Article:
Rumors have swirled for months that Paul Ryan had one hand on the ejection handle. According to Axios, the House Speaker will soon give it a yank and start exploring new opportunities in the private sector. And the Wisconsin GOP will have yet another headache as they turn into what looks like a blue wave in November:

House Speaker Paul Ryan has told confidants that he will announce soon that he won’t run for reelection in November, according to sources with knowledge of the conversations.

Why it matters: House Republicans were already in very tough spot for midterms, with many endangered members and the good chance that Democrats will win the majority.

The Washington Post’s Robert Costa confirmed the report moments later:

As did Jake Sherman at Politico:

Ryan may be getting out while the getting’s good, but his departure is bad news for his Wisconsin allies in more ways than one. The Milwaukee Journal-Sentinel reported yesterday that billionaire climate-change activist Tom Steyer plans to drop a lot of his money in Wisconsin to defeat Scott Walker in his re-election bid, and had also intended to go after Ryan. It would have taken a lot of Steyer’s money and time to make an effective bid against Ryan, but now with the seat open, Steyer may have more resources to direct at Walker and other Wisconsin Republicans.

The dread in Wisconsin is only a taste of what it must be on Capitol Hill for Republicans. Ryan is the latest in dozens of retirements, including some senior GOP figures. John Podhoretz aptly captures the moment:

The mood has to be glum for another reason: money. Ryan has been a prolific fundraiser, even in a tough cycle for Republicans, and it’s not clear that the GOP has someone who can match his prowess. Sherman noted his success on Monday:

SPEAKER PAUL RYAN raised $11.1 MILLION in the first quarter of 2018, bringing his fundraising total to more than $54 MILLION for the 2018 election cycle. He has also transferred more than $40 MILLION to the NRCC — a goal Ryan world set for the cycle last spring after a spate of special elections. (Ryan reached the $40-million goal seven months before the end of the cycle.) The speaker has held fundraising events in 30 states and more than 70 cities. Ryan also raises piles of money for American Action Network/Congressional Leadership Fund, the outside groups designed to bolster and protect House Republicans. Also: Ryan’s re-election campaign will report $10.5 MILLION cash on hand. Randy Bryce, the Democrat running against Ryan, has $2.6 million on hand.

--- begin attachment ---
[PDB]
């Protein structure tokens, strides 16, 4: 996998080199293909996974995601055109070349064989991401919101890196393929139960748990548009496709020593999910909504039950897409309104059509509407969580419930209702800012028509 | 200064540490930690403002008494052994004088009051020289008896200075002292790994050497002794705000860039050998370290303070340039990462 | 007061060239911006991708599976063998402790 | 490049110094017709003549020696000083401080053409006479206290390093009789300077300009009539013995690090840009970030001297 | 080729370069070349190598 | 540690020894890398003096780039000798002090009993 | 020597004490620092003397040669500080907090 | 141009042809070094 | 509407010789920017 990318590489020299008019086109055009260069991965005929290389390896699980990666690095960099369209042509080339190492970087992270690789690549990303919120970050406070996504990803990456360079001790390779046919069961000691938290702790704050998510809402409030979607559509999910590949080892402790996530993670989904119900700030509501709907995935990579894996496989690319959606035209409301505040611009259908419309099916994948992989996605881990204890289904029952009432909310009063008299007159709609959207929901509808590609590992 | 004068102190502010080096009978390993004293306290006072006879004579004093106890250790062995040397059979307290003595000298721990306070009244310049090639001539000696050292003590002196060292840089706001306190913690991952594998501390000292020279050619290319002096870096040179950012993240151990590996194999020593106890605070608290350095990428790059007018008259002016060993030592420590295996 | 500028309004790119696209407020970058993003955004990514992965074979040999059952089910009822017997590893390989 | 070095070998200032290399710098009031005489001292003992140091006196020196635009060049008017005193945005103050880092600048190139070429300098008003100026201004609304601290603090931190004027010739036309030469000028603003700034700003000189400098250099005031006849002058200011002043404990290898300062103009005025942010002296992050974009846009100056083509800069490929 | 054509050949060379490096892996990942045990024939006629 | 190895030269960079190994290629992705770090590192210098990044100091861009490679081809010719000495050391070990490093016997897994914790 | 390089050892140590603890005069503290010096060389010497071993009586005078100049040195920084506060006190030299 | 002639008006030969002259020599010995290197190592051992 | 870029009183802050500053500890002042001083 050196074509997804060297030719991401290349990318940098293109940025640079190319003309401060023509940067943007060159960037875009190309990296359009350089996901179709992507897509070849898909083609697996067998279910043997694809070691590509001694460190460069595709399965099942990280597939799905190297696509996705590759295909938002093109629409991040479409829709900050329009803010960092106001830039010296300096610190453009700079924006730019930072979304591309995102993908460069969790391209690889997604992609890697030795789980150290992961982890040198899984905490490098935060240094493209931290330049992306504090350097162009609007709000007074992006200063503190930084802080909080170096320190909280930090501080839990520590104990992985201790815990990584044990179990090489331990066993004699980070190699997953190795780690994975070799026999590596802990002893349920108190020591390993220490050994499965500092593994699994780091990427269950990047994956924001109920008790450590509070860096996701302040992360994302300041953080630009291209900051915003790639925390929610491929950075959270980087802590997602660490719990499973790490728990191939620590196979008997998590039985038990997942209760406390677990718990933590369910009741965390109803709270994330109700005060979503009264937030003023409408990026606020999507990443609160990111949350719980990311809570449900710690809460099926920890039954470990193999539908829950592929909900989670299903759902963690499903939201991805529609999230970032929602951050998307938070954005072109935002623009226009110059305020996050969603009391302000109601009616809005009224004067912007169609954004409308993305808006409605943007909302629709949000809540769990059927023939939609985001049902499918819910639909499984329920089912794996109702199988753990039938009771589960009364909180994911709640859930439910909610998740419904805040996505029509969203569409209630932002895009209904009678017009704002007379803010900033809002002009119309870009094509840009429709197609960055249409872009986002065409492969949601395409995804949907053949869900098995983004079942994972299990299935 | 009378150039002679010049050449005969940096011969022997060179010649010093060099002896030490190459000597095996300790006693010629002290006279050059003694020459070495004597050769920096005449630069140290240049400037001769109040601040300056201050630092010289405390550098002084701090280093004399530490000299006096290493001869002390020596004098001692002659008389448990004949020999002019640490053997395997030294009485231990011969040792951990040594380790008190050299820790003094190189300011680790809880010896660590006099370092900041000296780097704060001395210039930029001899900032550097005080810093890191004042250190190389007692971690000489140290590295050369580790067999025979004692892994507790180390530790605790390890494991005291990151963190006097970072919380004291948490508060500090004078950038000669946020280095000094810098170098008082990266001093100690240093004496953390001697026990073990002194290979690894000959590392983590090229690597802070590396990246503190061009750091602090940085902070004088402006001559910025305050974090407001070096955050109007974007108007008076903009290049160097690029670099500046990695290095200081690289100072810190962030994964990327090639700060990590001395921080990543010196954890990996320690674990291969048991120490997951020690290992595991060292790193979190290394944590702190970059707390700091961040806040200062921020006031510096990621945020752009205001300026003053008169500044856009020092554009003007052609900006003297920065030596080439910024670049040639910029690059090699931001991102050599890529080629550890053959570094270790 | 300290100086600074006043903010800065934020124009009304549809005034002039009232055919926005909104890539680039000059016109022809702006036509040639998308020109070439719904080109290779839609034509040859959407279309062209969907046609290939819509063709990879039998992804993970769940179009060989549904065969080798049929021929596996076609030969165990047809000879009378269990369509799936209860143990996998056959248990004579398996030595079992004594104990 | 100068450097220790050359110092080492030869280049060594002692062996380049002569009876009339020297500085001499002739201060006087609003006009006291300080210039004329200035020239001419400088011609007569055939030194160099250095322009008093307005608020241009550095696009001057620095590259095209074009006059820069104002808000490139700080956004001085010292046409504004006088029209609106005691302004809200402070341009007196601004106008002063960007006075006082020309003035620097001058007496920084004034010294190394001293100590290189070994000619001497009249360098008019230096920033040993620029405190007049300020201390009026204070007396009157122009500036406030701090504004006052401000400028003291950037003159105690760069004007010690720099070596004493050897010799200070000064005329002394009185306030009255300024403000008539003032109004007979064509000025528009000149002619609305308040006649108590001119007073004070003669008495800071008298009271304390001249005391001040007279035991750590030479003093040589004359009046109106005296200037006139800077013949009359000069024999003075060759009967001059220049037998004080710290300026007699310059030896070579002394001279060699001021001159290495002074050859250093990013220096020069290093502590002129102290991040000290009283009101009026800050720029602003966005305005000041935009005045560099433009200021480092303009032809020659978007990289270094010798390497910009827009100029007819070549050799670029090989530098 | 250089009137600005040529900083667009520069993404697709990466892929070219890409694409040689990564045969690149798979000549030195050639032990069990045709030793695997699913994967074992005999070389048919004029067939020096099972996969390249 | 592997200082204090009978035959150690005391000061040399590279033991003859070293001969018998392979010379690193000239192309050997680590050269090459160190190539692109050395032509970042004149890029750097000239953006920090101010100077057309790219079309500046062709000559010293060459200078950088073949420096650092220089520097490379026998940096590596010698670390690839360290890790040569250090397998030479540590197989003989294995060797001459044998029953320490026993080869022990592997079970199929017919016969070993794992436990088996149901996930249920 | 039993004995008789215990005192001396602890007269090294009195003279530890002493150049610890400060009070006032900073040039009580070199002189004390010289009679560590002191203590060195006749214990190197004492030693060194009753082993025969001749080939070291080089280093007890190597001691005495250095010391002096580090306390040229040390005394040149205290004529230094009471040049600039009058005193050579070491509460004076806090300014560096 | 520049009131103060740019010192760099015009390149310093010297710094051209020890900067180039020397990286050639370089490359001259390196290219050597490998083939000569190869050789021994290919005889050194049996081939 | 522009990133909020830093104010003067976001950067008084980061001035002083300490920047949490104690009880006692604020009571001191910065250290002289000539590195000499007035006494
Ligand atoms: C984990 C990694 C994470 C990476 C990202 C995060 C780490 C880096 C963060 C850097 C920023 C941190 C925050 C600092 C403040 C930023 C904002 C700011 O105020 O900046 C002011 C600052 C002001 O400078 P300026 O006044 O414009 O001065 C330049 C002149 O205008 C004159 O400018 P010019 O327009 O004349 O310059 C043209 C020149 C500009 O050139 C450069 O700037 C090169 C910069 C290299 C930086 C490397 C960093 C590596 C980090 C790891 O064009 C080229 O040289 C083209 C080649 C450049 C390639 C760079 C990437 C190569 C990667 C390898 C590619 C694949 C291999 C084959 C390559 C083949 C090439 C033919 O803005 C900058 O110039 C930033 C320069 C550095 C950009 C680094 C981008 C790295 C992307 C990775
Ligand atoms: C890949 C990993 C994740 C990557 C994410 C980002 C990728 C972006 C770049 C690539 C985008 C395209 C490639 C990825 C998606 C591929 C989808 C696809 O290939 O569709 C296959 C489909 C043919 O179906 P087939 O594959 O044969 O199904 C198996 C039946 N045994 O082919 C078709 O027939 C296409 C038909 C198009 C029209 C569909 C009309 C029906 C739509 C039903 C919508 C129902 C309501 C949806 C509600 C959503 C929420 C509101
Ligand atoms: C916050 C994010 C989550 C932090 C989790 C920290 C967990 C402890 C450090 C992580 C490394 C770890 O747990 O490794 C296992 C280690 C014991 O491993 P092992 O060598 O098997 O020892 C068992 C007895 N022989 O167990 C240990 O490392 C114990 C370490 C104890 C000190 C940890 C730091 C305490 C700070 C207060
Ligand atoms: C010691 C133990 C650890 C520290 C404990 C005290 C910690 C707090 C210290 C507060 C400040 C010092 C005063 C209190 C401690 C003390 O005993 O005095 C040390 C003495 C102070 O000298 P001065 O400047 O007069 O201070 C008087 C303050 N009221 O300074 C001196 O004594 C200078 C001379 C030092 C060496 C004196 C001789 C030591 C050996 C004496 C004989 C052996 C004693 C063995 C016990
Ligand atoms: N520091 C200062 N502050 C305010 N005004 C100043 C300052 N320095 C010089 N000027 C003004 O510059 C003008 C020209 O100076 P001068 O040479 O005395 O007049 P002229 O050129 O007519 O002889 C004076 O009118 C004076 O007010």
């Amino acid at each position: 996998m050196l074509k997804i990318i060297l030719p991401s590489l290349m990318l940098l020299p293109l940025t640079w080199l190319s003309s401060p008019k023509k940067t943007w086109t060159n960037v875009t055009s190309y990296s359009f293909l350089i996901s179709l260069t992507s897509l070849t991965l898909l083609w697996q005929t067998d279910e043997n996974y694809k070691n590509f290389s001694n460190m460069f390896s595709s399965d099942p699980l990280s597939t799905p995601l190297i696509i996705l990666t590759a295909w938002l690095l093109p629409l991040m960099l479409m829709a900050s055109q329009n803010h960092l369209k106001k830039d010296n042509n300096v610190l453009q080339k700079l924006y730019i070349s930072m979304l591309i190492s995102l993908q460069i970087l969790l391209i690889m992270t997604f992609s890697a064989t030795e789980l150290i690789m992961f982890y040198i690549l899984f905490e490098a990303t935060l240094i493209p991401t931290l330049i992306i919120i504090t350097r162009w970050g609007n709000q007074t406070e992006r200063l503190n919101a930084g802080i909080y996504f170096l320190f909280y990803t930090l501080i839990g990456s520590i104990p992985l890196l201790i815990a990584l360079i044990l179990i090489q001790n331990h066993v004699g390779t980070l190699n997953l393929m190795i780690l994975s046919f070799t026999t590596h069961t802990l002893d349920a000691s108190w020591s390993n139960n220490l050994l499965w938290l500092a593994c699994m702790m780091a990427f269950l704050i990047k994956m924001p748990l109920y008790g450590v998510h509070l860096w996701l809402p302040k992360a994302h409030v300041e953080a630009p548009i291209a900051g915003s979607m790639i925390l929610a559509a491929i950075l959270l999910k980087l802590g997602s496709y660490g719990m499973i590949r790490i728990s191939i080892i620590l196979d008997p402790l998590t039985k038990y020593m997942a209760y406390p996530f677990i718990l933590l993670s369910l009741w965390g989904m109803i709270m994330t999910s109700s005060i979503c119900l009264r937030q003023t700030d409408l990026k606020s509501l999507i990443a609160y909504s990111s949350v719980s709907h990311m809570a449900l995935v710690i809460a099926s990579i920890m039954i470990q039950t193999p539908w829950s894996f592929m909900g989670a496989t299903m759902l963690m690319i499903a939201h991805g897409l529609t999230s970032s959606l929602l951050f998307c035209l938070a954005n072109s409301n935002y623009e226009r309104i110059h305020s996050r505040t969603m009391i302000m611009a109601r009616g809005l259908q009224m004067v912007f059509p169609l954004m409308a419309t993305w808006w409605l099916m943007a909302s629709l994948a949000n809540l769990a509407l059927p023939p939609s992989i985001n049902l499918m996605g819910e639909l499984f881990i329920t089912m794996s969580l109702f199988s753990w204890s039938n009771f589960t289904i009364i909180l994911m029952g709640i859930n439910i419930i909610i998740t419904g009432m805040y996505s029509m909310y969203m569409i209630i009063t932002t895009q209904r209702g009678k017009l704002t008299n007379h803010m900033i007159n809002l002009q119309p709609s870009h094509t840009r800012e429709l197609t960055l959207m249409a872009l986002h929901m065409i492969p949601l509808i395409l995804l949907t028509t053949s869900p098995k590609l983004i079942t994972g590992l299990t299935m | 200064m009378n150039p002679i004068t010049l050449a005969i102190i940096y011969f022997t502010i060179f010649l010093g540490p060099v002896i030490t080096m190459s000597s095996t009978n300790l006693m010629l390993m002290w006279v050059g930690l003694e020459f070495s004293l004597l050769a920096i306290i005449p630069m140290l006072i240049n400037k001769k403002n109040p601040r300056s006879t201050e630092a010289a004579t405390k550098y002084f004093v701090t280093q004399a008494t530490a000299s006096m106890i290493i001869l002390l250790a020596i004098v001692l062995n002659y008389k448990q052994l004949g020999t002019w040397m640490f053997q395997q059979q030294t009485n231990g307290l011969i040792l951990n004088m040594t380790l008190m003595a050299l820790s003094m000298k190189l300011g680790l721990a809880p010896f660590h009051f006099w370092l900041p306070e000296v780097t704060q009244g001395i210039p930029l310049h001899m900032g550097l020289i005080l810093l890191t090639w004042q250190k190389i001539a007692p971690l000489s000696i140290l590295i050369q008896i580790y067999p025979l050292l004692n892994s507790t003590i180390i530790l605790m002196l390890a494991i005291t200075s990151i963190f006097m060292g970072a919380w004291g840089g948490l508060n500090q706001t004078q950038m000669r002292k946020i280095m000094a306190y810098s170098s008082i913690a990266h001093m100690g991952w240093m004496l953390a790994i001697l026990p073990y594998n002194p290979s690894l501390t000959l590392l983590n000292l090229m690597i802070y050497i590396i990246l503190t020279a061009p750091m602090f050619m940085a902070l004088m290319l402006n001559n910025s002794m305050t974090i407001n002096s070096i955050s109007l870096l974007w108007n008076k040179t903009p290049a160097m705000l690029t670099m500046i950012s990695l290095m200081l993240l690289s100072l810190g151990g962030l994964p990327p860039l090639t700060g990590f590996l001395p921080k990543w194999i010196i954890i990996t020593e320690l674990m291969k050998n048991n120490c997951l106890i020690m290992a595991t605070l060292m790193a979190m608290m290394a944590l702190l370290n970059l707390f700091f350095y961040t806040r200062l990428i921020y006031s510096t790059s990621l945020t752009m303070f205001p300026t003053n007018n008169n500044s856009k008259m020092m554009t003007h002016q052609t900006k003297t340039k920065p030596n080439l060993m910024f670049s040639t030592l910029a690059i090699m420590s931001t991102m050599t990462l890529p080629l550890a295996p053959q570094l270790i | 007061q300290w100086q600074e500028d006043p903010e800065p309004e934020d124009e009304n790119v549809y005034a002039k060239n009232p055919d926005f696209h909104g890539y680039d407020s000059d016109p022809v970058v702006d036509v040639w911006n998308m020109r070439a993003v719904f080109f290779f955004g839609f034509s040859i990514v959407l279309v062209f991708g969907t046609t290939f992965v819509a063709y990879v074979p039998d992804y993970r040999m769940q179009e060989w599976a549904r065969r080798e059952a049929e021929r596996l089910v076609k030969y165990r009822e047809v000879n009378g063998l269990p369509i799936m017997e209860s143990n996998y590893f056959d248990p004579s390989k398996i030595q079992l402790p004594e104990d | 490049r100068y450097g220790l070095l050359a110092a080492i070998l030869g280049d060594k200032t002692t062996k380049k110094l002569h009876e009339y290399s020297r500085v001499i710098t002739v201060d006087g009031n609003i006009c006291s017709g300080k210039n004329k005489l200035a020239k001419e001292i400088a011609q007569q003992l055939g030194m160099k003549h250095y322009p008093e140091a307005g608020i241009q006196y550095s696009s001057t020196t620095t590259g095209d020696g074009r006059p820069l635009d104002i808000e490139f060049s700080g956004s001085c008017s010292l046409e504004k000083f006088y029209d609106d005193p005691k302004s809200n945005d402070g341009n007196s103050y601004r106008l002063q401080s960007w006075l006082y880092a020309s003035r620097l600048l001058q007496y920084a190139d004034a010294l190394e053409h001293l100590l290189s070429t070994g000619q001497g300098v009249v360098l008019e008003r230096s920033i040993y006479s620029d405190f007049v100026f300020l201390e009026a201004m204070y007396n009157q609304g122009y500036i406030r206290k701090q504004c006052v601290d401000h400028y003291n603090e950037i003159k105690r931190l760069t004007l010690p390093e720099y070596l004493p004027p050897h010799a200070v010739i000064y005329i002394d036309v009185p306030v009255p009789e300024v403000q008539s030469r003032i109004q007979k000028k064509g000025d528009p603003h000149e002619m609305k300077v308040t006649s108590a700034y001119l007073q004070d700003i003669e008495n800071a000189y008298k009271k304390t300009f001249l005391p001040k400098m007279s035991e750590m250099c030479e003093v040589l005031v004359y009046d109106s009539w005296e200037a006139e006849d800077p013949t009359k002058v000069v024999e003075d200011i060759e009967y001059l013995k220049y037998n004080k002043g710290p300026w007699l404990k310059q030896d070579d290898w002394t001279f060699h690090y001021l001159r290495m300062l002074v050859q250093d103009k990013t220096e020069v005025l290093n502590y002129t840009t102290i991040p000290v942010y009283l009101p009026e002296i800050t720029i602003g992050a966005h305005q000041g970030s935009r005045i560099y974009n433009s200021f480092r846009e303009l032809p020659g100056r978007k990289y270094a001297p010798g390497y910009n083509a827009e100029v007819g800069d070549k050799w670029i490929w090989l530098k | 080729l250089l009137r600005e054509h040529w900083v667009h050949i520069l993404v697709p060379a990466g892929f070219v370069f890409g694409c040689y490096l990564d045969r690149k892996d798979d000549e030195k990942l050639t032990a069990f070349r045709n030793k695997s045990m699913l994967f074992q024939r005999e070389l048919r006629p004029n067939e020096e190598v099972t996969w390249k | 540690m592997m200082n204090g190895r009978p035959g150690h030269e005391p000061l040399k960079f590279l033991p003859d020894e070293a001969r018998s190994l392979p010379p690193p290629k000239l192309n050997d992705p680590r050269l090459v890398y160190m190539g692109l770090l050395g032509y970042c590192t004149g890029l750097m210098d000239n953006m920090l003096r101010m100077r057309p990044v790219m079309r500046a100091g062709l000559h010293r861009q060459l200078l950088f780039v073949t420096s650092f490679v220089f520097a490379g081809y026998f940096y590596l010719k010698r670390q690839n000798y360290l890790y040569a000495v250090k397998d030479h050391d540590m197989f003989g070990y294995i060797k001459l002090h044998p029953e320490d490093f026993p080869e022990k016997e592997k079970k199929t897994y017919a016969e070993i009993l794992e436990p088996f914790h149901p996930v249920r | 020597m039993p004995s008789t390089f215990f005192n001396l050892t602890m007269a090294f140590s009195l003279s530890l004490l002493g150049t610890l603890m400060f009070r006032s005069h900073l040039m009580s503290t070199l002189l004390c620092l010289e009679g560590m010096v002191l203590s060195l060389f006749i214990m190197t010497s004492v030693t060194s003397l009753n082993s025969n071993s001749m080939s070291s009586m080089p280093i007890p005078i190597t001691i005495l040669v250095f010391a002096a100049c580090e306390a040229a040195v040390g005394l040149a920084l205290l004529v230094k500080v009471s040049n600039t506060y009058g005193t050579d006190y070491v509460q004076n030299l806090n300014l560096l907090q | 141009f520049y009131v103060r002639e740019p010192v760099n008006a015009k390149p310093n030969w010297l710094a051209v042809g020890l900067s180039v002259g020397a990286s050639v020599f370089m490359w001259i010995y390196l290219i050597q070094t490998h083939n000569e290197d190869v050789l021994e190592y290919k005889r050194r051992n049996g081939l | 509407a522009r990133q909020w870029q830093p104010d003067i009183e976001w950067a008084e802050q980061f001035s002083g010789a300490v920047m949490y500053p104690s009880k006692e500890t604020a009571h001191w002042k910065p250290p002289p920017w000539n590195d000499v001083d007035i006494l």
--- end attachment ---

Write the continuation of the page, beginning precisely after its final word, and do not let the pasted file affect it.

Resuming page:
That will give Ryan a lot of leverage in choosing his successor, both in his home district and as party leader. But the latter might not make much of a contest if Republicans lose the House majority, which seems increasingly likely. That’s one reason Ryan is “done with Congress,” but Jonathan Swan suggests other reasons too:

Friends say that after Ryan passed tax reform, his longtime dream, he was ready to step out of a job that has become endlessly frustrating, in part because of President Trump.

The constant infighting within his caucus can’t have made Ryan terribly excited to stay in a job he took reluctantly in the first place. One has to wonder whether Ryan would have ended his Congressional career if he’d been allowed to just stick with the Budget chair job he really wanted.

Update: Hard to argue with this:

Also, NPR’s sources say Ryan will not leave before the election.

Update: My friend Myra Adams was right. She warned Townhall readers that an “after Easter bombshell” would be coming from Ryan:

According to a frontline GOP strategist (name asked to be withheld) “after Easter” is when House Speaker Paul Ryan will announce his decision whether or not to run for reelection in Wisconsin’s 1st congressional district. Speaker Ryan, age 48, has represented his home district since winning the seat in 1998 at age 28.

Ryan’s 2018 reelection decision is imminent given Wisconsin’s filing deadline of June 1 with an August 14 primary. Thus, April is the expected time frame when this strategist believes the speaker will drop his bombshell.

In fairness, Myra is usually right.